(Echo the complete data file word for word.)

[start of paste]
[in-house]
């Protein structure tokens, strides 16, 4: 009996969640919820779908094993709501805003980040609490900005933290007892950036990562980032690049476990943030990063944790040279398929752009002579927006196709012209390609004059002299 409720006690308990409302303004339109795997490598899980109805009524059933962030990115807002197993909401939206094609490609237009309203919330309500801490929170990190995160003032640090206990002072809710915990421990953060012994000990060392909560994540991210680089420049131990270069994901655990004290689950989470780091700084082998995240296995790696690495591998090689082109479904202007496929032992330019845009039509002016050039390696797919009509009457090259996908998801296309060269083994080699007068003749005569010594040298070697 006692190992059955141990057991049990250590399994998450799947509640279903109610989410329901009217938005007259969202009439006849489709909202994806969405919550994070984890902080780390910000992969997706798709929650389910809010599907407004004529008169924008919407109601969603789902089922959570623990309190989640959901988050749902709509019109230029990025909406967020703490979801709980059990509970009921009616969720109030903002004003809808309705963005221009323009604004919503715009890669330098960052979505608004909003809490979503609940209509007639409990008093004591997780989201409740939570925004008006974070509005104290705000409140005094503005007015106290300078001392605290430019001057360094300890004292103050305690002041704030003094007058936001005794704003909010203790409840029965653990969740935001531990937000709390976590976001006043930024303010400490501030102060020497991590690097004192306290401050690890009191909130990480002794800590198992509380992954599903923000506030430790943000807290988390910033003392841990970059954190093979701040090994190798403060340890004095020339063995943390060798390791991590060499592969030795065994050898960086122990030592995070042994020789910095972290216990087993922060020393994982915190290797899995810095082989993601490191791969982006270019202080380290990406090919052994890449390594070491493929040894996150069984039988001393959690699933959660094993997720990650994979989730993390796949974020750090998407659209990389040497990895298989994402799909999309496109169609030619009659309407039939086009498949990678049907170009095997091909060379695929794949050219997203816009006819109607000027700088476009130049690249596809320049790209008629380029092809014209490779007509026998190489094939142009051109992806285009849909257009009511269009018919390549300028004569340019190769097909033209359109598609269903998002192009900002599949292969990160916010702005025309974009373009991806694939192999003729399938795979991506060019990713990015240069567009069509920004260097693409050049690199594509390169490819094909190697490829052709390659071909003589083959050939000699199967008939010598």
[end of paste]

[in-house]
């Protein structure tokens, strides 16, 4: 009996969640919820779908094993709501805003980040609490900005933290007892950036990562980032690049476990943030990063944790040279398929752009002579927006196709012209390609004059002299 409720006690308990409302303004339109795997490598899980109805009524059933962030990115807002197993909401939206094609490609237009309203919330309500801490929170990190995160003032640090206990002072809710915990421990953060012994000990060392909560994540991210680089420049131990270069994901655990004290689950989470780091700084082998995240296995790696690495591998090689082109479904202007496929032992330019845009039509002016050039390696797919009509009457090259996908998801296309060269083994080699007068003749005569010594040298070697 006692190992059955141990057991049990250590399994998450799947509640279903109610989410329901009217938005007259969202009439006849489709909202994806969405919550994070984890902080780390910000992969997706798709929650389910809010599907407004004529008169924008919407109601969603789902089922959570623990309190989640959901988050749902709509019109230029990025909406967020703490979801709980059990509970009921009616969720109030903002004003809808309705963005221009323009604004919503715009890669330098960052979505608004909003809490979503609940209509007639409990008093004591997780989201409740939570925004008006974070509005104290705000409140005094503005007015106290300078001392605290430019001057360094300890004292103050305690002041704030003094007058936001005794704003909010203790409840029965653990969740935001531990937000709390976590976001006043930024303010400490501030102060020497991590690097004192306290401050690890009191909130990480002794800590198992509380992954599903923000506030430790943000807290988390910033003392841990970059954190093979701040090994190798403060340890004095020339063995943390060798390791991590060499592969030795065994050898960086122990030592995070042994020789910095972290216990087993922060020393994982915190290797899995810095082989993601490191791969982006270019202080380290990406090919052994890449390594070491493929040894996150069984039988001393959690699933959660094993997720990650994979989730993390796949974020750090998407659209990389040497990895298989994402799909999309496109169609030619009659309407039939086009498949990678049907170009095997091909060379695929794949050219997203816009006819109607000027700088476009130049690249596809320049790209008629380029092809014209490779007509026998190489094939142009051109992806285009849909257009009511269009018919390549300028004569340019190769097909033209359109598609269903998002192009900002599949292969990160916010702005025309974009373009991806694939192999003729399938795979991506060019990713990015240069567009069509920004260097693409050049690199594509390169490819094909190697490829052709390659071909003589083959050939000699199967008939010598």